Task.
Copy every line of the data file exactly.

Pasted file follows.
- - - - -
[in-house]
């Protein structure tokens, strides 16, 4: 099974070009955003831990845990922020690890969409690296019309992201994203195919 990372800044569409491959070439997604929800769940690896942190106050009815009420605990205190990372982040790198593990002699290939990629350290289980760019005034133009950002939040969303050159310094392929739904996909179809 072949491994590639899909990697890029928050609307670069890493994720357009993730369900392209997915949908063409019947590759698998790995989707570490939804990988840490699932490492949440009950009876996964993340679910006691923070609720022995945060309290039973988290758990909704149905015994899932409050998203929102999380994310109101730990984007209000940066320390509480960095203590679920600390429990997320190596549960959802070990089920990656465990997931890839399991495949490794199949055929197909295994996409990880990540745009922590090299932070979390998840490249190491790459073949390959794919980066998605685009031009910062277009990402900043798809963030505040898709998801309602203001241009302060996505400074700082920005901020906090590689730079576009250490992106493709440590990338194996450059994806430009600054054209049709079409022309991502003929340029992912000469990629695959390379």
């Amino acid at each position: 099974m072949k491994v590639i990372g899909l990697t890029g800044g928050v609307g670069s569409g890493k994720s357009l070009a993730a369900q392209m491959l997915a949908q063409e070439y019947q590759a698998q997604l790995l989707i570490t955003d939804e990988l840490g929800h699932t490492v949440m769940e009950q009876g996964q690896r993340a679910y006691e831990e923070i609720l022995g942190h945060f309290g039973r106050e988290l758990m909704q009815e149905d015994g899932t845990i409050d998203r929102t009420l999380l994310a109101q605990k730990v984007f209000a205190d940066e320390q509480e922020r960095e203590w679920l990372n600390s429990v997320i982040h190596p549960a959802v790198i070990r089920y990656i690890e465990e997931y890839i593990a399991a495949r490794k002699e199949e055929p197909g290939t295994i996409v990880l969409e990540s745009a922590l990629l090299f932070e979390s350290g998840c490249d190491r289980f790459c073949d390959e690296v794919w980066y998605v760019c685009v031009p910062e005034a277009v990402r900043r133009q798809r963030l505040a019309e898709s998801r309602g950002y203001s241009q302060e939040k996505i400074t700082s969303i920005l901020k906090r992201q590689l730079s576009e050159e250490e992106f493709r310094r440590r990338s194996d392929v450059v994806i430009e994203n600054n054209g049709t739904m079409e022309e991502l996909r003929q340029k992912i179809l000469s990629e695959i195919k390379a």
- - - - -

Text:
[in-house]
């Protein structure tokens, strides 16, 4: 099974070009955003831990845990922020690890969409690296019309992201994203195919 990372800044569409491959070439997604929800769940690896942190106050009815009420605990205190990372982040790198593990002699290939990629350290289980760019005034133009950002939040969303050159310094392929739904996909179809 072949491994590639899909990697890029928050609307670069890493994720357009993730369900392209997915949908063409019947590759698998790995989707570490939804990988840490699932490492949440009950009876996964993340679910006691923070609720022995945060309290039973988290758990909704149905015994899932409050998203929102999380994310109101730990984007209000940066320390509480960095203590679920600390429990997320190596549960959802070990089920990656465990997931890839399991495949490794199949055929197909295994996409990880990540745009922590090299932070979390998840490249190491790459073949390959794919980066998605685009031009910062277009990402900043798809963030505040898709998801309602203001241009302060996505400074700082920005901020906090590689730079576009250490992106493709440590990338194996450059994806430009600054054209049709079409022309991502003929340029992912000469990629695959390379």
């Amino acid at each position: 099974m072949k491994v590639i990372g899909l990697t890029g800044g928050v609307g670069s569409g890493k994720s357009l070009a993730a369900q392209m491959l997915a949908q063409e070439y019947q590759a698998q997604l790995l989707i570490t955003d939804e990988l840490g929800h699932t490492v949440m769940e009950q009876g996964q690896r993340a679910y006691e831990e923070i609720l022995g942190h945060f309290g039973r106050e988290l758990m909704q009815e149905d015994g899932t845990i409050d998203r929102t009420l999380l994310a109101q605990k730990v984007f209000a205190d940066e320390q509480e922020r960095e203590w679920l990372n600390s429990v997320i982040h190596p549960a959802v790198i070990r089920y990656i690890e465990e997931y890839i593990a399991a495949r490794k002699e199949e055929p197909g290939t295994i996409v990880l969409e990540s745009a922590l990629l090299f932070e979390s350290g998840c490249d190491r289980f790459c073949d390959e690296v794919w980066y998605v760019c685009v031009p910062e005034a277009v990402r900043r133009q798809r963030l505040a019309e898709s998801r309602g950002y203001s241009q302060e939040k996505i400074t700082s969303i920005l901020k906090r992201q590689l730079s576009e050159e250490e992106f493709r310094r440590r990338s194996d392929v450059v994806i430009e994203n600054n054209g049709t739904m079409e022309e991502l996909r003929q340029k992912i179809l000469s990629e695959i195919k390379a």